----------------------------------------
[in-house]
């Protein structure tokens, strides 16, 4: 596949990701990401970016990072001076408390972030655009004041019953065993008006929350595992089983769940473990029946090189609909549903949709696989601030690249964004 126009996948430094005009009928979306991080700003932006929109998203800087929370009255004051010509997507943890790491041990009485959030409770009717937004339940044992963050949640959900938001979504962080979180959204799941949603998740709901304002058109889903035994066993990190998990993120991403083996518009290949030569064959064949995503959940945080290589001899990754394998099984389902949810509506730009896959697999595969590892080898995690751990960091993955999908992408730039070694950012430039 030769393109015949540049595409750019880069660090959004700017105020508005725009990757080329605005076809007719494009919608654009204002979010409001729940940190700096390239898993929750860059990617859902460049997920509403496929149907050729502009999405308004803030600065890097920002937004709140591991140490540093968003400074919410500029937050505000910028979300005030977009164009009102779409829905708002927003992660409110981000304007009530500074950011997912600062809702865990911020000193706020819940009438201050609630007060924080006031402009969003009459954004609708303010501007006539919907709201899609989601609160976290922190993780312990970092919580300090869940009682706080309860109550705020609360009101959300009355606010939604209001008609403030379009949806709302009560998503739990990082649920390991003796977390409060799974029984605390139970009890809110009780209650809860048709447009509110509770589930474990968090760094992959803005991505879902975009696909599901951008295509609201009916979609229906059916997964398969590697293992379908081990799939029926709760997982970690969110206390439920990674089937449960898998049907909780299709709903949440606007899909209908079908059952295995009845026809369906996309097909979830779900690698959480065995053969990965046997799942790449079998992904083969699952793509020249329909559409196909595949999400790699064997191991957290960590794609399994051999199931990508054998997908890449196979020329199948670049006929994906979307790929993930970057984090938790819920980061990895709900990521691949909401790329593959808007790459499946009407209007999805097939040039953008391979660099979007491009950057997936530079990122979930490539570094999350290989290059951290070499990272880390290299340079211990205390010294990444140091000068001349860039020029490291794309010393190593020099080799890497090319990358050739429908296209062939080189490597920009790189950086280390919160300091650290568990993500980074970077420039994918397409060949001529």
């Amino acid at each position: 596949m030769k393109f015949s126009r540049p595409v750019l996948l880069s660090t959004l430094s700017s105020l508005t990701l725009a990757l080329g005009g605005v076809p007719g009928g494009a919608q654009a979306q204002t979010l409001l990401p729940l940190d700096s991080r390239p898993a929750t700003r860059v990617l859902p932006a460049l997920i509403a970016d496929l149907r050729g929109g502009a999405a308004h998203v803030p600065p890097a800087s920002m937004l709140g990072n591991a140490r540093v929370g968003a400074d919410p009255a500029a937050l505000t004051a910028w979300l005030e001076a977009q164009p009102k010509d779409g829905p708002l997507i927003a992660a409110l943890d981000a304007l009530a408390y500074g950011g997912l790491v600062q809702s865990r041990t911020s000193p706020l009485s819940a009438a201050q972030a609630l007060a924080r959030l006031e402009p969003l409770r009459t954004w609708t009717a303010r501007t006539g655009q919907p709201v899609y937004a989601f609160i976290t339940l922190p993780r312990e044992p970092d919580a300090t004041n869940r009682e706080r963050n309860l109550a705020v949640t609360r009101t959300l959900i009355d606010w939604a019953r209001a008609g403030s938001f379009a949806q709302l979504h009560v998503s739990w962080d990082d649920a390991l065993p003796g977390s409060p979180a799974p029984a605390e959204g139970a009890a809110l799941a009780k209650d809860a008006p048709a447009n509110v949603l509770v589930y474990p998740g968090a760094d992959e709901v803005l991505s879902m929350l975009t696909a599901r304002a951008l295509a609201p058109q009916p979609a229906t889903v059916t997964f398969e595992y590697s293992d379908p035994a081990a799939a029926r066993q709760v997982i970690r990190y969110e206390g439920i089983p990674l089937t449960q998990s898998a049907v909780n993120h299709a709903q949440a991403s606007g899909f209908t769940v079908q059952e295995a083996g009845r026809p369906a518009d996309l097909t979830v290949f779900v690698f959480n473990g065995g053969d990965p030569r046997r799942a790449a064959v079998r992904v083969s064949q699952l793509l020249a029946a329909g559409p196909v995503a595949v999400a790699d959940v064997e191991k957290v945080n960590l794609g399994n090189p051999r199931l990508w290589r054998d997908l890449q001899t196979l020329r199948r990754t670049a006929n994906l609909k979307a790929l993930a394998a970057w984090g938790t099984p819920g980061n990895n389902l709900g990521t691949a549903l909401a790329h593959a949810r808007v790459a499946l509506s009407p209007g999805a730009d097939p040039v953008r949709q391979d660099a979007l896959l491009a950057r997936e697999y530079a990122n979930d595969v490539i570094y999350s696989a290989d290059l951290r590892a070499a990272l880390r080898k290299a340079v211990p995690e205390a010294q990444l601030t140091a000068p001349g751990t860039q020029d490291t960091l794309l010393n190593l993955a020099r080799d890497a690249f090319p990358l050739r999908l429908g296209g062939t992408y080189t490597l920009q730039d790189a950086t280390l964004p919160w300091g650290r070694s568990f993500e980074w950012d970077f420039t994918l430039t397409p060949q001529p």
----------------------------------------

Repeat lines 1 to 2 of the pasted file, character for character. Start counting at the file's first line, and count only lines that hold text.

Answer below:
[in-house]
């Protein structure tokens, strides 16, 4: 596949990701990401970016990072001076408390972030655009004041019953065993008006929350595992089983769940473990029946090189609909549903949709696989601030690249964004 126009996948430094005009009928979306991080700003932006929109998203800087929370009255004051010509997507943890790491041990009485959030409770009717937004339940044992963050949640959900938001979504962080979180959204799941949603998740709901304002058109889903035994066993990190998990993120991403083996518009290949030569064959064949995503959940945080290589001899990754394998099984389902949810509506730009896959697999595969590892080898995690751990960091993955999908992408730039070694950012430039 030769393109015949540049595409750019880069660090959004700017105020508005725009990757080329605005076809007719494009919608654009204002979010409001729940940190700096390239898993929750860059990617859902460049997920509403496929149907050729502009999405308004803030600065890097920002937004709140591991140490540093968003400074919410500029937050505000910028979300005030977009164009009102779409829905708002927003992660409110981000304007009530500074950011997912600062809702865990911020000193706020819940009438201050609630007060924080006031402009969003009459954004609708303010501007006539919907709201899609989601609160976290922190993780312990970092919580300090869940009682706080309860109550705020609360009101959300009355606010939604209001008609403030379009949806709302009560998503739990990082649920390991003796977390409060799974029984605390139970009890809110009780209650809860048709447009509110509770589930474990968090760094992959803005991505879902975009696909599901951008295509609201009916979609229906059916997964398969590697293992379908081990799939029926709760997982970690969110206390439920990674089937449960898998049907909780299709709903949440606007899909209908079908059952295995009845026809369906996309097909979830779900690698959480065995053969990965046997799942790449079998992904083969699952793509020249329909559409196909595949999400790699064997191991957290960590794609399994051999199931990508054998997908890449196979020329199948670049006929994906979307790929993930970057984090938790819920980061990895709900990521691949909401790329593959808007790459499946009407209007999805097939040039953008391979660099979007491009950057997936530079990122979930490539570094999350290989290059951290070499990272880390290299340079211990205390010294990444140091000068001349860039020029490291794309010393190593020099080799890497090319990358050739429908296209062939080189490597920009790189950086280390919160300091650290568990993500980074970077420039994918397409060949001529």